Guilty Pleasures

( 1 )

Editorial Reviews

Barnes & Noble - William Pearl
Everyone loves a reunion, the happier the better. A quarter century after collaborating on the best- selling Guilty, Barbra Streisand and Barry Gibb are back together -- and the results are something to sing about. In fact, the only question is: What took them so long? Gibb was born with the kind of intuitive pop instincts that others can only dream of; combine his sure touch as a songwriter and producer with Streisand's still-magisterial voice and pure pop pleasure is assured. Featuring ten new songs co-written by Barry Gibb and a striking take on the Andy Gibb hit "Our Love Don't Throw It Away," Guilty Pleasures is a testament to the undiminished strength of ...
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Editorial Reviews

Barnes & Noble - William Pearl
Everyone loves a reunion, the happier the better. A quarter century after collaborating on the best- selling Guilty, Barbra Streisand and Barry Gibb are back together -- and the results are something to sing about. In fact, the only question is: What took them so long? Gibb was born with the kind of intuitive pop instincts that others can only dream of; combine his sure touch as a songwriter and producer with Streisand's still-magisterial voice and pure pop pleasure is assured. Featuring ten new songs co-written by Barry Gibb and a striking take on the Andy Gibb hit "Our Love Don't Throw It Away," Guilty Pleasures is a testament to the undiminished strength of Streisand's vocal artistry. Digging into superbly crafted tunes such as "Golden Dawn," "Letting Go," and "Without Your Love," Streisand sounds as if she just stepped out of the original Guilty sessions -- here is a singer still in her prime and ready to remind the whole world about it. Barry Gibb, holding his own, gets into the act on two exuberant duets; both "Come Tomorrow" and "Above the Law" run thick with the lusty spirit that signals a hit single. The squeaky- clean instrumental textures and Bee Gees- styled backup vocals may speak of the late '70s, but delightfully so. Comparing Guilty Pleasures to its priceless predecessor is pointless -- appreciate the new union for the overflowing joy it brings.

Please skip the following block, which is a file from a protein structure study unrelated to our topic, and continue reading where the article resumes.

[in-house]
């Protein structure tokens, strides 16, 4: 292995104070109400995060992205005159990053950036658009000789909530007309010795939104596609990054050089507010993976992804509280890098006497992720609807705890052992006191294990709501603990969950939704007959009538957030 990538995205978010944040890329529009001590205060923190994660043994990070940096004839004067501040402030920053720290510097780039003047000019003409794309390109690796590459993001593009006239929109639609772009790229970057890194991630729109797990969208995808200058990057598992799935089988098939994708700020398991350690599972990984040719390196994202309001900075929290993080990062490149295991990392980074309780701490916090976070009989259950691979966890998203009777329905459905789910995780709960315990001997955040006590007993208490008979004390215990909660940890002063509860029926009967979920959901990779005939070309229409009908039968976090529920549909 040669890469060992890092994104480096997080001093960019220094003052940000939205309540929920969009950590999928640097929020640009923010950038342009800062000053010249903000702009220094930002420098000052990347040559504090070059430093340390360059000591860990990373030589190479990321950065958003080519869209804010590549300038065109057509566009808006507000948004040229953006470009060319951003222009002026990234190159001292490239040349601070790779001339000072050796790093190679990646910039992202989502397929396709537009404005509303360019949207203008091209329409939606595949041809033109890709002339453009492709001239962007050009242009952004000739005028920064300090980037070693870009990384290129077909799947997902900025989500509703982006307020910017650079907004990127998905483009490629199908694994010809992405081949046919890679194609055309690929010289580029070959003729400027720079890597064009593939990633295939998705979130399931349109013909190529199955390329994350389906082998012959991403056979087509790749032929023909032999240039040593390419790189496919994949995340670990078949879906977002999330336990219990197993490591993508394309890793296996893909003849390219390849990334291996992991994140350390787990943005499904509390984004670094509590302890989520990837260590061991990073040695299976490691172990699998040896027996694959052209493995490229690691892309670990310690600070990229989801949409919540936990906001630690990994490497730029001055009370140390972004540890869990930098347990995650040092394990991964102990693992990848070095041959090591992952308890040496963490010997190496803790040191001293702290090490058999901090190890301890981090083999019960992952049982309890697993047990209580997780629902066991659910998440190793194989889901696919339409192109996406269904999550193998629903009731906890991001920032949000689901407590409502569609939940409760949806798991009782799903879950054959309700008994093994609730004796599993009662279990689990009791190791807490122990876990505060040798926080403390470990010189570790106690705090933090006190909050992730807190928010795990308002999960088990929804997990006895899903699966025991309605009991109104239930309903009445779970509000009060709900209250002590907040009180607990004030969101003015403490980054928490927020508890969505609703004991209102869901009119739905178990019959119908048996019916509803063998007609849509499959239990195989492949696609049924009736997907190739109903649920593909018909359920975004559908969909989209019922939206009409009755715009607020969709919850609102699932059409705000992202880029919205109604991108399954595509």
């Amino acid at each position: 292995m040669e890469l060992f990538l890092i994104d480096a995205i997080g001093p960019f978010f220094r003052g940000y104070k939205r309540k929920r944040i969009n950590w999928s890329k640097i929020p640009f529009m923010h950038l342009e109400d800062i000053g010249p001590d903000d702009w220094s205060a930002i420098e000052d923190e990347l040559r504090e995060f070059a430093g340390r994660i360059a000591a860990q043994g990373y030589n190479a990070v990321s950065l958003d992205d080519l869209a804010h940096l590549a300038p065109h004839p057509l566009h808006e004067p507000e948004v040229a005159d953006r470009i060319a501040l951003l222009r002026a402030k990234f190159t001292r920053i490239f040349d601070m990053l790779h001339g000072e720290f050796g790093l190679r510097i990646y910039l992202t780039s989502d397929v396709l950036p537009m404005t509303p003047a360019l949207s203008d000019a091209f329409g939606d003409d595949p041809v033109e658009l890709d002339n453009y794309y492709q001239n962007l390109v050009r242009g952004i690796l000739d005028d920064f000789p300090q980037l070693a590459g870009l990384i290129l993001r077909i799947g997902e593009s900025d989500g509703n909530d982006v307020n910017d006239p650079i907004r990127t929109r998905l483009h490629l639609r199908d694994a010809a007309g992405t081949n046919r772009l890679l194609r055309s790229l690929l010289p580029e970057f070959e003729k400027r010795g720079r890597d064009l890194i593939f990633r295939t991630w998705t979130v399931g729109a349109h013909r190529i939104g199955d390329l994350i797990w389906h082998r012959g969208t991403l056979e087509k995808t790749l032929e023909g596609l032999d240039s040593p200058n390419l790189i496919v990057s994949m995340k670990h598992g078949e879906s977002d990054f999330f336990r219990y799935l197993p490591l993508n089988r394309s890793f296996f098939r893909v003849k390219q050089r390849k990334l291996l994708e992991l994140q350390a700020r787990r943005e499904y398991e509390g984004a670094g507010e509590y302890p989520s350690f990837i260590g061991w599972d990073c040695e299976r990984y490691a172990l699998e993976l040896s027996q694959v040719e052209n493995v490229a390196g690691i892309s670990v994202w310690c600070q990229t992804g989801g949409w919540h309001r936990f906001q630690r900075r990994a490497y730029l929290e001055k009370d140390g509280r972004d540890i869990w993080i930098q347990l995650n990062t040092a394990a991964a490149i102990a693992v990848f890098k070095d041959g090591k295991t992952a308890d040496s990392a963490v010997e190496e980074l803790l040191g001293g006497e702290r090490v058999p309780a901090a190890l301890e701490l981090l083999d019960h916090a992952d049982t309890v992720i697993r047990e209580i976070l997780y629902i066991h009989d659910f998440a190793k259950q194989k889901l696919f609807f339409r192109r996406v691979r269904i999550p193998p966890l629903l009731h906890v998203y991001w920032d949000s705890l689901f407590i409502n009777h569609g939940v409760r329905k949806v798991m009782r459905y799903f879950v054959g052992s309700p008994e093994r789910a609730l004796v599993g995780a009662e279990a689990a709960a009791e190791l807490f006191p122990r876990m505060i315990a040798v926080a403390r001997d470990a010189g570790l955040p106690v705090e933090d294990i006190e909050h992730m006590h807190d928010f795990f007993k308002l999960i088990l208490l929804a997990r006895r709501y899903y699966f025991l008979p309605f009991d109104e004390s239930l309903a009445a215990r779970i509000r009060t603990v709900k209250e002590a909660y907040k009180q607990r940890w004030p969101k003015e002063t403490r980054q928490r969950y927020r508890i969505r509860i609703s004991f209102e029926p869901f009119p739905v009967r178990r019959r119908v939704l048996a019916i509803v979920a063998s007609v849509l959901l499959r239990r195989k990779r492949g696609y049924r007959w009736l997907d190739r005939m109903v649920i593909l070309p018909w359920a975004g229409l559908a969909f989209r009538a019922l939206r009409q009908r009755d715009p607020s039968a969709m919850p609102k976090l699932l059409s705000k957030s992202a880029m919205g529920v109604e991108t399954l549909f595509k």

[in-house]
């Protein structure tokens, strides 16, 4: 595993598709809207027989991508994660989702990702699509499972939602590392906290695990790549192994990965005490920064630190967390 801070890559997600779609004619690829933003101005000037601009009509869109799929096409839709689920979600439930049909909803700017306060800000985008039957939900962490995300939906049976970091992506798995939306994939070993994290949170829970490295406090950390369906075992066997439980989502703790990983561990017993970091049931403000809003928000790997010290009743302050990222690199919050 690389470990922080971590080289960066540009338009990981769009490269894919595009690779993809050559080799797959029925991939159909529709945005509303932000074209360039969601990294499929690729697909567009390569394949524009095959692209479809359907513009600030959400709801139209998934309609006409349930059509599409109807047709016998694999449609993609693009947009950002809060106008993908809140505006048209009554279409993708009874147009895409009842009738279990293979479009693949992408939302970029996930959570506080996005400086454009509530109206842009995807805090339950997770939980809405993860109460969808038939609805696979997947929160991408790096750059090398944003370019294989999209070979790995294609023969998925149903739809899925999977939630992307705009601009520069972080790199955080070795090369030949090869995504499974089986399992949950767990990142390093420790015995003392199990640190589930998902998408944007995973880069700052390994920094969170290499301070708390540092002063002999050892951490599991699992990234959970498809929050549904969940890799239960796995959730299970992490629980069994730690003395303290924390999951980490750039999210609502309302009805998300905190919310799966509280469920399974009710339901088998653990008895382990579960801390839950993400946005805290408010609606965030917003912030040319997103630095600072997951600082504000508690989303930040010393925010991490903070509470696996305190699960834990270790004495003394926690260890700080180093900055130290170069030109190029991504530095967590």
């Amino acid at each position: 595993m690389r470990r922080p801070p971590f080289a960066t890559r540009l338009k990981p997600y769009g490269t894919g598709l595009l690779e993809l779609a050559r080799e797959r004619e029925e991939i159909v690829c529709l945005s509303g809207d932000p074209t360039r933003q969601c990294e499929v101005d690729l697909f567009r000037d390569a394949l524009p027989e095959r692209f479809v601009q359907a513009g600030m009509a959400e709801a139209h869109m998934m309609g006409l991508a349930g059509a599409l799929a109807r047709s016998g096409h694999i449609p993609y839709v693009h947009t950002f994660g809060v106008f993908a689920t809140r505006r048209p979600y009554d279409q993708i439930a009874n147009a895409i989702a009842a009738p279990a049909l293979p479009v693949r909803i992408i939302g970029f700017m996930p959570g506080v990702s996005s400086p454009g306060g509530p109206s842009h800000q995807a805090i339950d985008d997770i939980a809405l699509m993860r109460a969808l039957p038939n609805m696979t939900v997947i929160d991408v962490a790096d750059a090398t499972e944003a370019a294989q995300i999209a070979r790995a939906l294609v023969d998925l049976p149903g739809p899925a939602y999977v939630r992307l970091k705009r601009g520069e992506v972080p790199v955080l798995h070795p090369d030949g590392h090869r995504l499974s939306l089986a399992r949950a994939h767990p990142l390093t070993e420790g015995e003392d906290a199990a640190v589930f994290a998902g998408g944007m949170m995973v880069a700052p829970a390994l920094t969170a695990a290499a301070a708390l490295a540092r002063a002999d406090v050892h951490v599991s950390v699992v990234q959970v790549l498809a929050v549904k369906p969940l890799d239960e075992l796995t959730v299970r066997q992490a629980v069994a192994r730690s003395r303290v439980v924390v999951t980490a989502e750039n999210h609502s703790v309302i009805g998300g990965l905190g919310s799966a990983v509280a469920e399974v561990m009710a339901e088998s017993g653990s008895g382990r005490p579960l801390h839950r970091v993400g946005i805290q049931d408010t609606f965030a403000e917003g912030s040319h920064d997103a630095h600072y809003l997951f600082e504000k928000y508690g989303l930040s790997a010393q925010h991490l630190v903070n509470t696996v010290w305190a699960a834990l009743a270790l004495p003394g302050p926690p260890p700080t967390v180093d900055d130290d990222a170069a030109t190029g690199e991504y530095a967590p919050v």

All Music Guide - Stephen Thomas Erlewine